×

Uh-oh, it looks like your Internet Explorer is out of date.

For a better shopping experience, please upgrade now.

A Dancer in the Revolution: Stretch Johnson, Harlem Communist at the Cotton Club
     

A Dancer in the Revolution: Stretch Johnson, Harlem Communist at the Cotton Club

by Howard Eugene Johnson
 

See All Formats & Editions

This candid, at times searingly honest, memoir offers a captivating insider's view of life, culture, and politics in 1930s0070s Harlem and delivers the keen insights of a truly inspirational Black American who fought all his life for freedom. The life of Howard Johnson, nicknamed "Stretch" because of his height (6'5"), epitomizes the cultural and

Overview

This candid, at times searingly honest, memoir offers a captivating insider's view of life, culture, and politics in 1930s0070s Harlem and delivers the keen insights of a truly inspirational Black American who fought all his life for freedom. The life of Howard Johnson, nicknamed "Stretch" because of his height (6'5"), epitomizes the cultural and political odyssey of a generation of African Americans who transformed the United States from a closed society to a multiracial democracy. Johnson's long-awaited memoir traces his path from firstborn of a multiclass/multiethnic" family in New Jersey to dancer in Harlem's Cotton Club to communist youth leader and, later, professor of Black studies. A Dancer in the Revolution is a powerful statement about Black resilience and triumph amid subtle and explicit racism in the United States. Johnson's engaging, beautifully written memoir provides a window into everyday life in Harlem--neighborhood life, arts and culture, and politics--from the 1930s to the 1970s, when the contemporary Black community was being formed. A Dancer in the Revolution explores Johnson's twenty-plus years in the Communist Party and illuminates in compelling detail how the Harlem branch functioned and flourished in the 1930s and '40s. Johnson thrived as a charismatic leader, using the connections he built up as an athlete and dancer to create alliances between communist organizations and a cross-section of the Black community. In his memoir, Johnson also exposes the homoerotic tourism that was a feature of Harlem's nightlife in the 1930s. Some of America's leading white literary, musical, and artistic figures were attracted to Harlem not only for the community's artistic creativity but to engage in illicit sex--gay and straight--with their Black counterparts. A Dancer in the Revolution is an invaluable contribution to the literature on Black political thought and pragmatism. It reveals the unique place that Black dancers and artists hold in civil rights pursuits and anti-racism campaigns in the United States and beyond. Moreover, the life of "Stretch" Johnson illustrates how political activism engenders not only social change but also personal fulfillment, a realization of dreams not deferred but rather pursued and achieved. Johnson's journey bears witness to critical periods and events that shaped the Black condition and American society in the process.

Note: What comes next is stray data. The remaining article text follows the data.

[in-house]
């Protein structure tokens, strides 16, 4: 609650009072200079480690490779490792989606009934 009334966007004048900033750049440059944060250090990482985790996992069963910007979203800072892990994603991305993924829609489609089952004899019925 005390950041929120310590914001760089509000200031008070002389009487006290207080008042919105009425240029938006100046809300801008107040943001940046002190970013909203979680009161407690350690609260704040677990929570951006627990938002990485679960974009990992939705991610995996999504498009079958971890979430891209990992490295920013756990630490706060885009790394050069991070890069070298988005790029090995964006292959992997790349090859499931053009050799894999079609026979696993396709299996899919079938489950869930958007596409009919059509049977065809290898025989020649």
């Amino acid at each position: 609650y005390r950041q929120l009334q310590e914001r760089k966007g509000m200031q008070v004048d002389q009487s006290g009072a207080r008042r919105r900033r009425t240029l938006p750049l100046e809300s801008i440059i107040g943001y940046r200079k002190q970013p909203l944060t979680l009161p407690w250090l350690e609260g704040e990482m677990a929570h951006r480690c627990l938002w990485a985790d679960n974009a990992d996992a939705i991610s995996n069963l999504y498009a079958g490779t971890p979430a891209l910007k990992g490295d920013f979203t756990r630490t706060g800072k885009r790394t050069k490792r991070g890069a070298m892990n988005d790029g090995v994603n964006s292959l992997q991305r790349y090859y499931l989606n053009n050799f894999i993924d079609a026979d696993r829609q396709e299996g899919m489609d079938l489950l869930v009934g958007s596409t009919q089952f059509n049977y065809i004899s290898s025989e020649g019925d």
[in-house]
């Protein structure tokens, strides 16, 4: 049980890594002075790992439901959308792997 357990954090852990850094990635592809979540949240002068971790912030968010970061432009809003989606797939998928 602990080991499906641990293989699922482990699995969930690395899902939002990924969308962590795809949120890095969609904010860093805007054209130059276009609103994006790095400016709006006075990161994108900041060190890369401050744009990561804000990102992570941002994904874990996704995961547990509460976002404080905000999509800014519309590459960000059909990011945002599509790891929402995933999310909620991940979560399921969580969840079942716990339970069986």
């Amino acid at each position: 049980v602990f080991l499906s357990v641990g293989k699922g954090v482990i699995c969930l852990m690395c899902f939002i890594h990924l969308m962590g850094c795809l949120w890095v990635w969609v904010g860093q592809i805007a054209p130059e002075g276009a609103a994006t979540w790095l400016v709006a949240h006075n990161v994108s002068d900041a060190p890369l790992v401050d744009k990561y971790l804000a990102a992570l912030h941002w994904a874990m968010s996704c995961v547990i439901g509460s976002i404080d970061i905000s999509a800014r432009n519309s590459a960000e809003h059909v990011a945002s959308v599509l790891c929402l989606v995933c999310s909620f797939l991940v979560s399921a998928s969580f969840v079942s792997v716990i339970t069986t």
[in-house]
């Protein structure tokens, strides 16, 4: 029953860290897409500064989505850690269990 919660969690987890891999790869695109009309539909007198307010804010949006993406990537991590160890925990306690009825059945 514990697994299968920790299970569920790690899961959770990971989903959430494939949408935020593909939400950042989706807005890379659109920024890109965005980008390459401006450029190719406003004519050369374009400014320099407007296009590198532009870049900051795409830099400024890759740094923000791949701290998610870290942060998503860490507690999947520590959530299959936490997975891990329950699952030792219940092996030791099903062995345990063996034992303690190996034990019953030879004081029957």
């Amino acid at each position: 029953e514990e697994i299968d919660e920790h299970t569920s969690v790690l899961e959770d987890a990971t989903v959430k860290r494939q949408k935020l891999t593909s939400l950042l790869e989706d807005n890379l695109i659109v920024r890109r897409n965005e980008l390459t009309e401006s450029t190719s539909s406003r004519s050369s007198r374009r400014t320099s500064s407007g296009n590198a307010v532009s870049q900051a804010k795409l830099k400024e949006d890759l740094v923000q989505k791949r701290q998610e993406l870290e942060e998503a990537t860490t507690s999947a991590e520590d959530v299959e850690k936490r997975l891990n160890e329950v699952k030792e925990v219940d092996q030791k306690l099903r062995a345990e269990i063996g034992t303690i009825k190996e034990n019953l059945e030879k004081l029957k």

Editorial Reviews

From the Publisher

"Howard "Stretch" Johnson's life story, ably edited by Wendy Johnson, is a compelling drama of race, dance, and radical politics of the 1930s to 1960s. No other book offers so much deep personal insight in these areas, and this book deserves as many readers as Claude McKay's Home to Harlem."--Paul Buhle, authorized biographer of C.L.R. James and retired Senior Lecturer, Brown University

"This is an excellent publication that provides an insider's view of everyday life and culture in Harlem during the period in which the contemporary black community is being formed."--Henry Louis Taylor Jr., University at Buffalo, SUNY

"Although this book touches on issues of race and class endlessly discussed by the US left for decades, it is primarily the story of one man's experience living in a nation whose history is defined by those issues. that life explains more than a thousand debates."--Counterpunch

Product Details

ISBN-13:
9780823256556
Publisher:
Fordham University Press
Publication date:
04/03/2014
Sold by:
Barnes & Noble
Format:
NOOK Book
File size:
5 MB

Meet the Author

Howard "Stretch" Eugene Johnson (1915-2000) was a former Communist Party leader, Cotton Club dancer, World War II veteran, and academic. His final years were spent as a professor of Black studies at SUNY New Paltz and as an ongoing activist in Hawai'i, where he helped achieve state recognition of Martin Luther King's birthday as a bank holiday, marching until the age of 80 in Paris, France, and Harlem for causes he believed just. Wendy Johnson is the eldest of Stretch and Martha Sherman Johnson's three daughters. She has worked as an activist, translator, and teacher of English. She lives in Paris. Mark D. Naison is Professor of History and African American Studies at Fordham University, where he also directs the Bronx African American History Project. He is the author of three books, including Communists in Harlem During the Depression.

Customer Reviews

Average Review:

Post to your social network

     

Most Helpful Customer Reviews

See all customer reviews